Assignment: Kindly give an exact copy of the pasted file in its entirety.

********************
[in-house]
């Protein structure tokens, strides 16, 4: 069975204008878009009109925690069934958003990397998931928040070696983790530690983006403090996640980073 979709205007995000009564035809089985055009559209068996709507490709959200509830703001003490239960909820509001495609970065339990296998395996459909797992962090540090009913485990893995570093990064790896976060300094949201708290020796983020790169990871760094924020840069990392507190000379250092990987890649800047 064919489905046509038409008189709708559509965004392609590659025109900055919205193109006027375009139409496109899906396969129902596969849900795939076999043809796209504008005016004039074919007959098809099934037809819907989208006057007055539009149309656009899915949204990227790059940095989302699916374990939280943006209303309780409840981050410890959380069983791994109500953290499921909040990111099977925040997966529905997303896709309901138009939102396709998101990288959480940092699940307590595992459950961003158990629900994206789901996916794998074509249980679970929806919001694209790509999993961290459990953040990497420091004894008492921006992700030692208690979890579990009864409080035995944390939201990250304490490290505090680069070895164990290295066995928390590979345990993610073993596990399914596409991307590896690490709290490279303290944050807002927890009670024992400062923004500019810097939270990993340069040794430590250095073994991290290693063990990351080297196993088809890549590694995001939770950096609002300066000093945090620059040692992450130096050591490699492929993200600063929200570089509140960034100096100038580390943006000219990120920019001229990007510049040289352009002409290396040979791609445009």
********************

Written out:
[in-house]
């Protein structure tokens, strides 16, 4: 069975204008878009009109925690069934958003990397998931928040070696983790530690983006403090996640980073 979709205007995000009564035809089985055009559209068996709507490709959200509830703001003490239960909820509001495609970065339990296998395996459909797992962090540090009913485990893995570093990064790896976060300094949201708290020796983020790169990871760094924020840069990392507190000379250092990987890649800047 064919489905046509038409008189709708559509965004392609590659025109900055919205193109006027375009139409496109899906396969129902596969849900795939076999043809796209504008005016004039074919007959098809099934037809819907989208006057007055539009149309656009899915949204990227790059940095989302699916374990939280943006209303309780409840981050410890959380069983791994109500953290499921909040990111099977925040997966529905997303896709309901138009939102396709998101990288959480940092699940307590595992459950961003158990629900994206789901996916794998074509249980679970929806919001694209790509999993961290459990953040990497420091004894008492921006992700030692208690979890579990009864409080035995944390939201990250304490490290505090680069070895164990290295066995928390590979345990993610073993596990399914596409991307590896690490709290490279303290944050807002927890009670024992400062923004500019810097939270990993340069040794430590250095073994991290290693063990990351080297196993088809890549590694995001939770950096609002300066000093945090620059040692992450130096050591490699492929993200600063929200570089509140960034100096100038580390943006000219990120920019001229990007510049040289352009002409290396040979791609445009």